no people like show people

I wish I’d been around when Pete Collins was presenting his “You’ll Never Believe It” shows. Luckily Don Stacey was and he wrote about it here

I saw it at the Croydon Empire theatre but cannot tell you what the bill comprised of since my father did not buy the show’s printed programme. Instead, he bought me a signed photograph of the show’s giant attraction, Lofty, a Dutchman born in 1897 whose real name was Albert Johan Kramer. He was nearly six feet tall by the time he was seven, and eventually grew to nine feet three and a half inches. He married the sister of the Swiss midget Seppetoni, who partnered Lofty in his stage appearances. 

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Lofty was quite a character. In his prime he weighed thirty-two stone and every item he wore had to be specially made for him. On tour in Britain, he liked nothing more than to stroll into the famous Thirty Shilling Tailors and order half a dozen suits and a couple of overcoats. A typical breakfast for him was six plates of Scotch porridge, followed by eight kippers, two pounds of grilled sausages and half a dozen tomatoes, topped off with a dozen bread rolls and eight cups of black coffee. During the deprivations of war in Nazi-occupied Holland, he shrunk to eleven stone. After the Liberation, it took one and a half years to regain his normal health. 

A visit to his town by Bostock and Wombwell’s Circus introduced Pete Collins to his first sideshow, with a Fat Lady, Tattooed Man, Indiarubber Man and other attractions of the time. Pete forged a career with what became billed as “The Strangest Show the World Has Ever Seen”. His telegraphic address was “Incredible, London”, and those two words summed up his link with some of the strangest acts the world has known.

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A chance meeting in a barber’s shop with a French robotic performer led him to form a show beginning with Lofty and Sepetoni, the 23 inch high midget, Madame Fifi the educated pig, Radiana, an electrical machine which performed conjuring tricks, Elroy the armless artist, and Rene Mazie, the Mechanical Man, Lemo the tame lioness trained by Prince Mercado, and other artistes like Professor Cheer, the Man with the Xylophone Skull

Radiana found here

Fifi the pig developed a hankering for greasepaint sticks and was eventually banished to a pen rather than her trainer’s dressing room. A theatre manager’s son was attacked by Lemo the lioness when the boy ventured into her dressing room, and endured 16 stitches in his scalp as a result of his injuries.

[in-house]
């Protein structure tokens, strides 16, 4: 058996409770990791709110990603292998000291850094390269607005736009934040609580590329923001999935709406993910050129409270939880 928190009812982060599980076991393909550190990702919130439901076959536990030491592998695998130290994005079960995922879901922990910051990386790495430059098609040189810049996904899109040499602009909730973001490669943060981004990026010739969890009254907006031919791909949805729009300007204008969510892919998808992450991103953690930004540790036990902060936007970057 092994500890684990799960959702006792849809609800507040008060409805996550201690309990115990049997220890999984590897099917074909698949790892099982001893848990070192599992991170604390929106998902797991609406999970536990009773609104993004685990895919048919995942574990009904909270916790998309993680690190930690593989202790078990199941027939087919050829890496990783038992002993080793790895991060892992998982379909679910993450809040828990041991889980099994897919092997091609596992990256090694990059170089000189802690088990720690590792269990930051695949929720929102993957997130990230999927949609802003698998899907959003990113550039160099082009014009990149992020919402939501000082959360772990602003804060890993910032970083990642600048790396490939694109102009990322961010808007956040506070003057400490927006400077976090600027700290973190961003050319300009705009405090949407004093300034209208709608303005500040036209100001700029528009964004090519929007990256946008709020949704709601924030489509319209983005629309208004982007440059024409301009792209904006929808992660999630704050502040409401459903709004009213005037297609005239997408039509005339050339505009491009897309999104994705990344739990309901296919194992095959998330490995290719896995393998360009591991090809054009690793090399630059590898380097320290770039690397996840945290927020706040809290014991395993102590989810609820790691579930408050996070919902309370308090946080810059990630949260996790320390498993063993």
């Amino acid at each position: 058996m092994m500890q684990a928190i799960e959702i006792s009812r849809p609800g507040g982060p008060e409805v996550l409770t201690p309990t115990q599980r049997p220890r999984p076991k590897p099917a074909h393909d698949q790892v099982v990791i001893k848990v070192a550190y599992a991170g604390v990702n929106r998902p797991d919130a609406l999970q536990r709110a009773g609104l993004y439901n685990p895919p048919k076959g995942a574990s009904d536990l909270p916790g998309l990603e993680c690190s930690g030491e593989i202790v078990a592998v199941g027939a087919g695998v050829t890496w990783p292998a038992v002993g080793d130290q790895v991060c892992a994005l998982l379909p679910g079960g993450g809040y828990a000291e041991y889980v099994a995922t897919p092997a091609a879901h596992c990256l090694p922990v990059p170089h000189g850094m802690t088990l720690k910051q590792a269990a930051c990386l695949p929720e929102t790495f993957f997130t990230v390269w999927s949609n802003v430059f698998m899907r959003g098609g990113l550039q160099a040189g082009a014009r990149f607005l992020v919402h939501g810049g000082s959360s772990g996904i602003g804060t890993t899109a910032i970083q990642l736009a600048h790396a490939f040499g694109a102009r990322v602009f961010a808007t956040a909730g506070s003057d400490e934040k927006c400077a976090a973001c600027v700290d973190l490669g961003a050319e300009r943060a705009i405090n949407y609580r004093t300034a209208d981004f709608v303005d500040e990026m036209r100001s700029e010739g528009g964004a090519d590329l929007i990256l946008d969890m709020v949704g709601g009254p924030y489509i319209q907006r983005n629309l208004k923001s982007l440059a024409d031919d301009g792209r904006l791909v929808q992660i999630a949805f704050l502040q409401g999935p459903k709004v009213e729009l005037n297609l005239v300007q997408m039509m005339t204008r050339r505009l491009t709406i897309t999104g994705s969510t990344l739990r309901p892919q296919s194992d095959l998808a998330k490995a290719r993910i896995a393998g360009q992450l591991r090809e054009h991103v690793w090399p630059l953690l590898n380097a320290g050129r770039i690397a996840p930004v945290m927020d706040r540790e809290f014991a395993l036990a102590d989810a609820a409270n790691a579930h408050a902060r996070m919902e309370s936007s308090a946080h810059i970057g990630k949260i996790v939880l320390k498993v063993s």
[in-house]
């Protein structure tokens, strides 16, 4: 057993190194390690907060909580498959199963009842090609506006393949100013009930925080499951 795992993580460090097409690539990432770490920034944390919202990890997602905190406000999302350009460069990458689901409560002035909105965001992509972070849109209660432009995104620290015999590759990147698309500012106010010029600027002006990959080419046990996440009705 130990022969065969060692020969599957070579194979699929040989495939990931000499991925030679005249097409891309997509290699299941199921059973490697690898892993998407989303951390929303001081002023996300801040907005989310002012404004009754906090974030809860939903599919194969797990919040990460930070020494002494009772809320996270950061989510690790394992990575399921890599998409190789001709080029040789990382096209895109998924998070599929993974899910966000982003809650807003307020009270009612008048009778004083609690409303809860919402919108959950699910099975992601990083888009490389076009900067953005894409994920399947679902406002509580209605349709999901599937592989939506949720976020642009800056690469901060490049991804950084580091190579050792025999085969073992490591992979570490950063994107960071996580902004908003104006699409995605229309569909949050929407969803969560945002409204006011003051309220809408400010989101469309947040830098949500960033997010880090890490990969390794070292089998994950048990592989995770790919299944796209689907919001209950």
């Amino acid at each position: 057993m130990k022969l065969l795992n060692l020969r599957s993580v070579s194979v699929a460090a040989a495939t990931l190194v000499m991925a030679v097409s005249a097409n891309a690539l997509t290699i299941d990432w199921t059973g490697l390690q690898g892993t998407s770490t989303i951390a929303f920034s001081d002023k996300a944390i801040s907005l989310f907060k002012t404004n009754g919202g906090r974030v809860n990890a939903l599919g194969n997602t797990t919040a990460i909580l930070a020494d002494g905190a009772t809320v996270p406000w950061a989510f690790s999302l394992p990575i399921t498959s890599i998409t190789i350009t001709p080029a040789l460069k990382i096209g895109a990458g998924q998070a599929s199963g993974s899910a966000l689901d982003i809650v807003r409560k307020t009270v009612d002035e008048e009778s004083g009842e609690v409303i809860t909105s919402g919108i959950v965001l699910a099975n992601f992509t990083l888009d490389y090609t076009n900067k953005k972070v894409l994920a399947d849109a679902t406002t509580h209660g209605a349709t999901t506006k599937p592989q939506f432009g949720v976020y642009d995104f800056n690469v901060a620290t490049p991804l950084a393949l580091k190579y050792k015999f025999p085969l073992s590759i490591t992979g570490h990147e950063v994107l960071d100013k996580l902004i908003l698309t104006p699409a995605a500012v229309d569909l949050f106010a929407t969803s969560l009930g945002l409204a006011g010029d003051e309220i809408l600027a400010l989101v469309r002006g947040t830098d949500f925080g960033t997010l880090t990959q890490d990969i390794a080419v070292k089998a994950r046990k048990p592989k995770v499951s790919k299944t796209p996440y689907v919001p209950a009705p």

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I have a programme in my collection for December 1948, when Collins presented Fredel (“Is he Man or is it a Wax Dummy?”); Elroy the armless artiste; Crotchet, the Mad Musician; Stuthard, “the Incredible Canadian”; the Man with the Xylophone Skull; the Bespalys with their Unbreakable Doll; Lofty and Pippi, “the famous midget from Olympia, London”; and Mushie, the forest-bred lion which ate a steak from Ellen’s forehead twice nightly

James Elroy filleting fish with his feet found here

In its 17th year of touring, Collins presented Katja, the tallest woman in the world (eight feet four and a half inches in her nylons, and weighing 33 stone) and The World’s Fattest Family (weighing in at half a ton); along with Radiana, the ‘machine that shaves a man with an ordinary razor’; Nemec and Violet’s frog contortion phantasy; Hans Vogelbein’s comedy brown bears; and a Fakir Show that included “The Living Fountain” (a man who could drink 30 glasses of water and spout plain and fancy fountains); “The Human Ostrich”, who swallowed a lighted neon tube containing 10,000 volts; and “The Painless Wonder”, who allowed flaming arrows to be shot at him and exploded a bomb on his chest.

Katja found here

Many were the fascinating acts shown or discovered by Pete Collins. There was Thea Alba, the “Woman with Ten Brains”, who could write ten different things at the same time, she was also able to converse in twenty-five different languages. Monteerrat Alberich could paint pictures, not with a paint brush, but with an ancient typewriter. He presented a genuine Flea Circus on stage, a Human Gasometer and a bed of nails fakir, Amir Rahvis, who had been a London income tax official before taking up his more “restful” occupation. And let’s not forget Rayo (Austrian Rudolf Schmid), a yoga who created a sensation by staying in a bottle for a year.

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